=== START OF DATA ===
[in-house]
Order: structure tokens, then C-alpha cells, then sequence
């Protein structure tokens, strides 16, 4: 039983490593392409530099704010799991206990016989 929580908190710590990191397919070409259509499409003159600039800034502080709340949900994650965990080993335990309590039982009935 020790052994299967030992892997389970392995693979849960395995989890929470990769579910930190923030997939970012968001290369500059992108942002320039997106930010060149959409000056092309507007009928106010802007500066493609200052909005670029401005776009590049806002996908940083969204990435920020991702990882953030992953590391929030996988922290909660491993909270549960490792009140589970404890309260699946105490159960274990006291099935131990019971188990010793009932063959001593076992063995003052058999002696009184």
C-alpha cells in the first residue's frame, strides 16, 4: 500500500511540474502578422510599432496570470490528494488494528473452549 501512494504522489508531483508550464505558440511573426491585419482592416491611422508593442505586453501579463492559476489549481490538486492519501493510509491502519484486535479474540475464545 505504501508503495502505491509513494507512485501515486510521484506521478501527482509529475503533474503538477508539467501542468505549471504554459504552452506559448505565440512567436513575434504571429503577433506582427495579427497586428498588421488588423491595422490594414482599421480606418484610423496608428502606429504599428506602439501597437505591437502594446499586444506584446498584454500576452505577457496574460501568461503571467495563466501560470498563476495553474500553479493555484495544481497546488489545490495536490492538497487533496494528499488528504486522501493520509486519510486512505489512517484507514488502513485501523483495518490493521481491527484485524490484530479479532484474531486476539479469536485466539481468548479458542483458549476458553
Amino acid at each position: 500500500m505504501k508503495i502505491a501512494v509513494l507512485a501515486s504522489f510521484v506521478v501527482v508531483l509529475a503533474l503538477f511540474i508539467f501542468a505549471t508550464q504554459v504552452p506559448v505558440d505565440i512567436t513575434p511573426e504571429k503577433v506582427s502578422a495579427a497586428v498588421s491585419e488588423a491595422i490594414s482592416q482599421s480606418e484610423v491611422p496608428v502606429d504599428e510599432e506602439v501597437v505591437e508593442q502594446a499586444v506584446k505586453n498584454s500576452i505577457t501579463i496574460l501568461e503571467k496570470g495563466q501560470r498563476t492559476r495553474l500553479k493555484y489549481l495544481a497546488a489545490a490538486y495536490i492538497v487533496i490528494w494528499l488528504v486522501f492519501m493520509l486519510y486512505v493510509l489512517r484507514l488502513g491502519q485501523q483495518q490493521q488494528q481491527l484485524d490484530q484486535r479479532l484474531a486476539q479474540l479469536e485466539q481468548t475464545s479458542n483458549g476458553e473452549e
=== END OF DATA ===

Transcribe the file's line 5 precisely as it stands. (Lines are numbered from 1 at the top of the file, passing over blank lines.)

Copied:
Amino acid at each position: 500500500m505504501k508503495i502505491a501512494v509513494l507512485a501515486s504522489f510521484v506521478v501527482v508531483l509529475a503533474l503538477f511540474i508539467f501542468a505549471t508550464q504554459v504552452p506559448v505558440d505565440i512567436t513575434p511573426e504571429k503577433v506582427s502578422a495579427a497586428v498588421s491585419e488588423a491595422i490594414s482592416q482599421s480606418e484610423v491611422p496608428v502606429d504599428e510599432e506602439v501597437v505591437e508593442q502594446a499586444v506584446k505586453n498584454s500576452i505577457t501579463i496574460l501568461e503571467k496570470g495563466q501560470r498563476t492559476r495553474l500553479k493555484y489549481l495544481a497546488a489545490a490538486y495536490i492538497v487533496i490528494w494528499l488528504v486522501f492519501m493520509l486519510y486512505v493510509l489512517r484507514l488502513g491502519q485501523q483495518q490493521q488494528q481491527l484485524d490484530q484486535r479479532l484474531a486476539q479474540l479469536e485466539q481468548t475464545s479458542n483458549g476458553e473452549e